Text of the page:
Chapter XXII

The night being fair, Piers set out to walk a part of the way home. It was only by thoroughly tiring himself with bodily exercise that he could get sound and long oblivion. Hours of sleeplessness were his dread. However soon he awoke after daybreak, he rose at once and drove his mind to some sort of occupation. To escape from himself was all he lived for in these days. An ascetic of old times, subduing his flesh in cell or cave, battled no harder than this idealist of London City tortured by his solitude.

On the pavement of Piccadilly he saw some yards before him, a man seemingly of the common lounging sort, tall-hatted and frock-coated, who was engaged in the cautious pursuit of a female figure, just in advance. A light and springy and half-stalking step; head jutting a little forward; the cane mechanically swung--a typical woman-hunter, in some doubt as to his quarry. On an impulse of instinct or calculation, the man all at once took a few rapid strides, bringing himself within sideview of the woman's face. Evidently he spoke a word; he received an obviously curt reply; he fell back, paced slowly, turned and Piers became aware of a countenance he knew--that of his brother Daniel.

It was a disagreeable moment. Daniel's lean, sallow visage had no aptitude for the expression of shame, but his eyes grew very round, and his teeth showed in a hard grin.

"Why, Piers, my boy! Again we meet in a London street--which is rhyme, and sounds like Browning, doesn't it? Comment ca va-t-il?"

Piers shook hands very coldly, without pretence of a smile.

"I am walking on," he said. "Yours is the other way, I think."

"What! You wish to cut me? Pray, your exquisite reason?"

"Well, then, I think you have behaved meanly and dishonourably to me. I don't wish to discuss the matter, only to make myself understood."

His ability to use this language, and to command himself as he did so, was a surprise to Piers. Nothing he disliked more than personal altercation; he shrank from it at almost any cost. But the sight of Daniel, the sound of his artificial voice, moved him deeply with indignation, and for the first time in his life he spoke out. Having done so, he had a pleasurable sensation; he felt his assured manhood.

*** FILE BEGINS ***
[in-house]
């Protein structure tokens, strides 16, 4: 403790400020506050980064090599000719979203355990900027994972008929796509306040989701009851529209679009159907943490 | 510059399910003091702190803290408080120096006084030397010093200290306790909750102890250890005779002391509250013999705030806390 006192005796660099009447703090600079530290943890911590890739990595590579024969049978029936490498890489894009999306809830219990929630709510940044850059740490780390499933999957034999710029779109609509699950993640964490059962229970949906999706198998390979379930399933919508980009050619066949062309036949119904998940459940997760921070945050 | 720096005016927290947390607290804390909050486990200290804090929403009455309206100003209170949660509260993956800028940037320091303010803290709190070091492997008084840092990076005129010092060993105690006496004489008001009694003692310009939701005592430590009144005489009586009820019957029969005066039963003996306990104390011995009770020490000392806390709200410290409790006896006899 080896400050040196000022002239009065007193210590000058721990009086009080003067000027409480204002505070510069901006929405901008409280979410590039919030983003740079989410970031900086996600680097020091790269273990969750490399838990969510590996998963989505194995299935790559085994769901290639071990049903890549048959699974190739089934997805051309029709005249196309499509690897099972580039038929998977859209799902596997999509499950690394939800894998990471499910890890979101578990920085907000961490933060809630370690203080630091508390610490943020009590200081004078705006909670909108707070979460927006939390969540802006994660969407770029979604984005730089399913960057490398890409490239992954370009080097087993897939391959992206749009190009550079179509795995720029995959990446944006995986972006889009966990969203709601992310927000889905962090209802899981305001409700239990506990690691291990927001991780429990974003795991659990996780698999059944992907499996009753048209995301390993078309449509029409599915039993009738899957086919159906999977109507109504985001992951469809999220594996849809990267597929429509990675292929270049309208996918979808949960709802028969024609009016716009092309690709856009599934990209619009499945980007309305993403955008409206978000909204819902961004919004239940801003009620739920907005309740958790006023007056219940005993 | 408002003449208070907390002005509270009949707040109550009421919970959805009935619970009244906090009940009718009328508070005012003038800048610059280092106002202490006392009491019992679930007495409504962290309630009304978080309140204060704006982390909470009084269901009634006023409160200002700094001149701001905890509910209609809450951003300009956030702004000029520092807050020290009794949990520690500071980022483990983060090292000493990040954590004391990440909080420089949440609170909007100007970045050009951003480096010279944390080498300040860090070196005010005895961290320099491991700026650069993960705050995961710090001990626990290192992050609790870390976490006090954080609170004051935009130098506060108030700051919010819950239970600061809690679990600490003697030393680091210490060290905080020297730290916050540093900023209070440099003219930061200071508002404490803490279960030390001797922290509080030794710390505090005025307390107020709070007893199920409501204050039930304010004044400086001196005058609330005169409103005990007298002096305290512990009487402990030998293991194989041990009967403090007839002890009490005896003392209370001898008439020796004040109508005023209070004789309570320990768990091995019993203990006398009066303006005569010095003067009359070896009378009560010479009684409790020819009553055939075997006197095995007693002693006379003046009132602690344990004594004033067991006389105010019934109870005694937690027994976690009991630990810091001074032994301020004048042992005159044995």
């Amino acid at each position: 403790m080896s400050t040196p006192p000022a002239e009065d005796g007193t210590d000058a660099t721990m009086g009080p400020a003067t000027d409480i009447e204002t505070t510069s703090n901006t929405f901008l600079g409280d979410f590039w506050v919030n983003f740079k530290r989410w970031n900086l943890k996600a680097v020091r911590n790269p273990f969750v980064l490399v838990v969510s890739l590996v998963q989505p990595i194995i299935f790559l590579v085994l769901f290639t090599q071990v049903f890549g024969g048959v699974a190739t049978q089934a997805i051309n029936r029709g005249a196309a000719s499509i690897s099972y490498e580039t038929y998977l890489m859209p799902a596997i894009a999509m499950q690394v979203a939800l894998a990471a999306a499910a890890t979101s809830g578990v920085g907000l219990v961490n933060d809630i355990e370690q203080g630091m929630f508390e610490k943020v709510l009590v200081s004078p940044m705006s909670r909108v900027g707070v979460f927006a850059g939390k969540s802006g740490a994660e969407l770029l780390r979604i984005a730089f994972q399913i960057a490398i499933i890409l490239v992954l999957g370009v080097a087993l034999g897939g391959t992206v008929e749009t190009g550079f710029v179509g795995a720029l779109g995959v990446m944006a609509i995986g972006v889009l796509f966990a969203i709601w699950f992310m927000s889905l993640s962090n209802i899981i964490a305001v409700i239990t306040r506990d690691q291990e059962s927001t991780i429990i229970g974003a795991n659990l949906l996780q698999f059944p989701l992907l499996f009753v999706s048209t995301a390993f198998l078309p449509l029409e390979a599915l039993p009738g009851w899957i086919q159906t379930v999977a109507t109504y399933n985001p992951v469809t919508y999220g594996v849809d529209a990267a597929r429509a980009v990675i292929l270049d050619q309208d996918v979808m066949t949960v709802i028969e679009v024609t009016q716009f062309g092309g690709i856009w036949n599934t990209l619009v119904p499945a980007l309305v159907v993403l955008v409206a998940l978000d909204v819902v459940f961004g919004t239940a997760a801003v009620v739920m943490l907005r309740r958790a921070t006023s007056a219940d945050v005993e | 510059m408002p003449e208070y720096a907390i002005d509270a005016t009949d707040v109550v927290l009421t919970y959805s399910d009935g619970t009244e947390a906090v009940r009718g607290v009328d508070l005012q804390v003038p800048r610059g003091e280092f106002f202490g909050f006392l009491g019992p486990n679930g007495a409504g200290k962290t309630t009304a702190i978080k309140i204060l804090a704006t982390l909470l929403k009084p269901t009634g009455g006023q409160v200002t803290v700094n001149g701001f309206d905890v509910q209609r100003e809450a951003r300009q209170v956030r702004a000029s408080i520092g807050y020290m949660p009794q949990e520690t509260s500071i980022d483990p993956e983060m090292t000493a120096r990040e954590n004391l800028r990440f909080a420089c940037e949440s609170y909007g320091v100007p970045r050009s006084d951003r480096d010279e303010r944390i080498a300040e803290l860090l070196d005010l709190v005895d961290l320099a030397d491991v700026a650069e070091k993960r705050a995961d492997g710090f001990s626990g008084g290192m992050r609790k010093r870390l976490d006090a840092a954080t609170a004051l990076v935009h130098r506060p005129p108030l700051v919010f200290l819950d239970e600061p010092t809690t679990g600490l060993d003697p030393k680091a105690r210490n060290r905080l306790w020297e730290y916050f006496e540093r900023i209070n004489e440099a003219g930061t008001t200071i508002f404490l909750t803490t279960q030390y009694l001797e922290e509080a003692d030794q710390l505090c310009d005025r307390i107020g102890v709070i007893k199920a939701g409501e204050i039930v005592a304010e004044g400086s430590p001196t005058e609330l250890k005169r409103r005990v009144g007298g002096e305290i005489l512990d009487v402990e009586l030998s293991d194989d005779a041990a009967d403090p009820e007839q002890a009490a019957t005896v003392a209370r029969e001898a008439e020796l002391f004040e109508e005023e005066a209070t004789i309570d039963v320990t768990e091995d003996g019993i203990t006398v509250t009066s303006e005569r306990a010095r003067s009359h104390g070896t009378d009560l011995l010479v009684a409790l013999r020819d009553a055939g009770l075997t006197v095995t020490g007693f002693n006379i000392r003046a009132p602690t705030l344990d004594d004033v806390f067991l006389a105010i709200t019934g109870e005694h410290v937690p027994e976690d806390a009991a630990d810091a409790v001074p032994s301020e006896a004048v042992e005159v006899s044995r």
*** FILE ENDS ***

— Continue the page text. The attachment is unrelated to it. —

Daniel was astonished, disconcerted, but showed no disposition to close the interview; turning, he walked along by his brother.

"I suppose I know what you refer to. But let me explain. I think my explanation will interest you."

"No, I'm afraid it will not," replied Piers quietly.

"In any case, lend me your ears. You are offended by my failure to pay that debt. Well, my nature is frankness, and I will plead guilty to a certain procrastination. I meant to send you the money; I fully meant to do so. But in the first place, it took much longer than I expected to realise the good old man's estate, and when at length the money came into my hands, I delayed and delayed--just as one does, you know; let us admit these human weaknesses. And I procrastinated till I was really ashamed--you follow the psychology of the thing? Then I said to myself: Now it is pretty certain Piers is not in actual want of this sum, or he would have pressed for it. On the other hand, a day may come when he will really be glad to remember that I am his banker for a hundred and fifty pounds. Yes--I said--I will wait till that moment comes; I will save the money for him, as becomes his elder brother. Piers is a good fellow, and will understand. Voila!"

Piers kept silence.

"Tell me, my dear boy," pursued the other. "Alexander of course paid that little sum he owed you?"

"He too has preferred to remain my banker."

"Now I call that very shameful!" burst out Daniel. "No, that's too bad!"

"How did you know he owed me money?" inquired Piers.

"How? Why, he told me himself, down at Hawes, after you went. We were talking of you, of your admirable qualities, and in his bluff, genial way he threw out how generously you had behaved to him, at a moment when he was hard up. He wanted to repay you immediately, and asked me to lend him the money for that purpose; unfortunately, I hadn't it to lend. And to think that, after all, he never paid you! A mere fifty pounds! Why, the thing is unpardonable! In my case the sum was substantial enough to justify me in retaining it for your future benefit. But to owe fifty pounds, and shirk payment--no, I call that really disgraceful. If ever I meet Alexander----!"